Former Vice President Al Gore spoke to a full audience at Battell Chapel on Tuesday afternoon, warning of the dangers of global warming.

The lecture, titled “The Climate Emergency,” was supplemented by photographs of the earth, its environment, as well as graphs documenting climate change and its impacts.

“When I use the phrase ‘climate emergency,’ I have partly in mind the fact that this is happening right now,” Gore said. “Unless we do something, there will be catastrophic consequences for all of civilization.”

The speech was cosponsored by the Yale School of Forestry and Environmental Studies and the seminar entitled “Politics and the Environment in the 2004 Election Cycle.” In his introduction, environment school Dean Gustave Speth ’64 LAW ’69, described Gore’s 1992 book “Earth in the Balance” as the “Silent Spring” of their generation and called Gore an “extraordinary leader.”

Focusing on the imminent threat due to climate change, Gore described melting ice caps and glaciers, rising sea levels and increasing concentrations of carbon dioxide in the atmosphere as symptomatic of an alarming problem. Gore explained that these concerns are the result of the deteriorating relationship people have with nature.

“The underlying cause is a collision between our civilization and the earth,” Gore said. “It can be prevented, and it can be changed, but the relationship between the human species and our planet has been completely changed.”

Gore said the new relationship was due to the confluence of population growth, new technology and humanity’s way of thinking. The exponential population growth in the past 50 years has caused resource scarcities and other environmental problems, Gore said, but he argued that even more importantly, human advances need to be taken into account.

“When we don’t examine habits that have persisted for a long time and then use the same habits with new technology, and we don’t take into account the new power that we have, then the consequences can get away from us,” Gore said.

As an example, Gore explained that with the advent of nuclear weapons forced societies to re-evaluate their ideas about warfare. He contended that in this same vein, new technologies in daily life pose such a threat to the environment that societies must reconsider the implications.

Gore added that people must now question their underlying assumptions about the environment.

“Global warming seems to be gradual, but it’s actually sudden,” Gore said. “There are others who assume that this problem is so big that we can’t solve it. And we can, if we put our minds to it.”

Gore argued that global warming problems can be effectively tackled with the right political leadership and collective will. Emphasizing the magnitude of this challenge, he showed a picture of the earth taken by NASA from 3.7 billion miles away.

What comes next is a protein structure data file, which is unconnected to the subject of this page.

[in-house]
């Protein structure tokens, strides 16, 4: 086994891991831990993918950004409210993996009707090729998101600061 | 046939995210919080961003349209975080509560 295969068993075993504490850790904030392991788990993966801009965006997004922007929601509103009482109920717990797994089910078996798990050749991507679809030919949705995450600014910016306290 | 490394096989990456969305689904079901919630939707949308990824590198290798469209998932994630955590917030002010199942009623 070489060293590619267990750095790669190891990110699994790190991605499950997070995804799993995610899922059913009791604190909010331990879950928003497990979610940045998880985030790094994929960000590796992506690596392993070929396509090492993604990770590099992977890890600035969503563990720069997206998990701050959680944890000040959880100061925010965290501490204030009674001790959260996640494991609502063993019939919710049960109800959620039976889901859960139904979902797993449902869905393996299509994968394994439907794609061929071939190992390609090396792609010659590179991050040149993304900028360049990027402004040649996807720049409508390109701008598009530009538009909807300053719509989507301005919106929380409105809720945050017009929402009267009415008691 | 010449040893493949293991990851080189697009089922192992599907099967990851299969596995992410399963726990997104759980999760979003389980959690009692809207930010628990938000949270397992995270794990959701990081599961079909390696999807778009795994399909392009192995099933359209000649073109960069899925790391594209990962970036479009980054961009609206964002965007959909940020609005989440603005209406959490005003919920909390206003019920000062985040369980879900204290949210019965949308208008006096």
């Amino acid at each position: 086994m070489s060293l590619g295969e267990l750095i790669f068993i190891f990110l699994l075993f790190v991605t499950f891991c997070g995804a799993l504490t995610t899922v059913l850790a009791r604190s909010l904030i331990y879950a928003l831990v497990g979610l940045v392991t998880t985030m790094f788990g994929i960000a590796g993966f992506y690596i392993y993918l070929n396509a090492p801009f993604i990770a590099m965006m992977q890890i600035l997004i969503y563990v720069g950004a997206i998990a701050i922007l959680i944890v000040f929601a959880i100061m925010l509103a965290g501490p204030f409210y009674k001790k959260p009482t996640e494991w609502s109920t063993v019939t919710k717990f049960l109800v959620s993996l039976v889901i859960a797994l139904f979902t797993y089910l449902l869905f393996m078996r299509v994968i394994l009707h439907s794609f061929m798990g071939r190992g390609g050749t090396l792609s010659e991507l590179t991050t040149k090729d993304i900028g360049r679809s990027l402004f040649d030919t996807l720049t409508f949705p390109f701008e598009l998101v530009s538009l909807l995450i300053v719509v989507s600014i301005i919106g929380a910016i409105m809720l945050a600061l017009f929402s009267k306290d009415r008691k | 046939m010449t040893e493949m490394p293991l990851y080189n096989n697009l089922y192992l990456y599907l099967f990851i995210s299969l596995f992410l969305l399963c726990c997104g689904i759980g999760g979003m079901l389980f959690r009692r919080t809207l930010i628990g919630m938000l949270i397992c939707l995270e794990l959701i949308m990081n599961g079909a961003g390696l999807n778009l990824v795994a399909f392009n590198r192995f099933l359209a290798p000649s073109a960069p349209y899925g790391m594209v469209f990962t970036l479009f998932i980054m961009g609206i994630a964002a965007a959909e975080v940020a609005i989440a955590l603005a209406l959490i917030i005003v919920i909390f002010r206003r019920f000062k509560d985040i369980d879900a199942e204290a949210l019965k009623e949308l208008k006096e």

“Everything we’ve ever known is in one little, pale dot, and if we keep the right perspective and keep our eye on this problem we can solve this problem; we must solve this problem; we will solve this problem,” Gore said. “It’s really up to you.”

During the question-and-answer session, Gore responded to an audience member’s question about how the world would be different if he had been the 43rd president.

“The underlying question that comes from that one is what do we together do right now to choose the kind of future we would like to see,” Gore said. “I am the most biased person in the world. I didn’t vote for Bush. I didn’t come here to give a partisan speech, but I honestly believe it is extremely important to have new leadership on January 20.”

Gore also expressed his support for presidential candidate Senator John Kerry ’66, calling him one of his “strongest allies” on these issues.

“I don’t think there is any senator who has a stronger record on behalf of environmental protection,” Gore said.

Gore’s visit was organized by Heather Kaplan FES ’04 and Kathleen Campbell FES ’04, who are enrolled in the environment-school seminar on politics and the environment. Gore is one of 15 speakers invited to campus through the course.

“I was blown away by how charismatic he was, how engaging he was. So many times climate issues are hard to grasp, and he made it interesting,” said Kaplan, who called Gore’s comments inspiring. “I think everyone was pretty blown away by it.”

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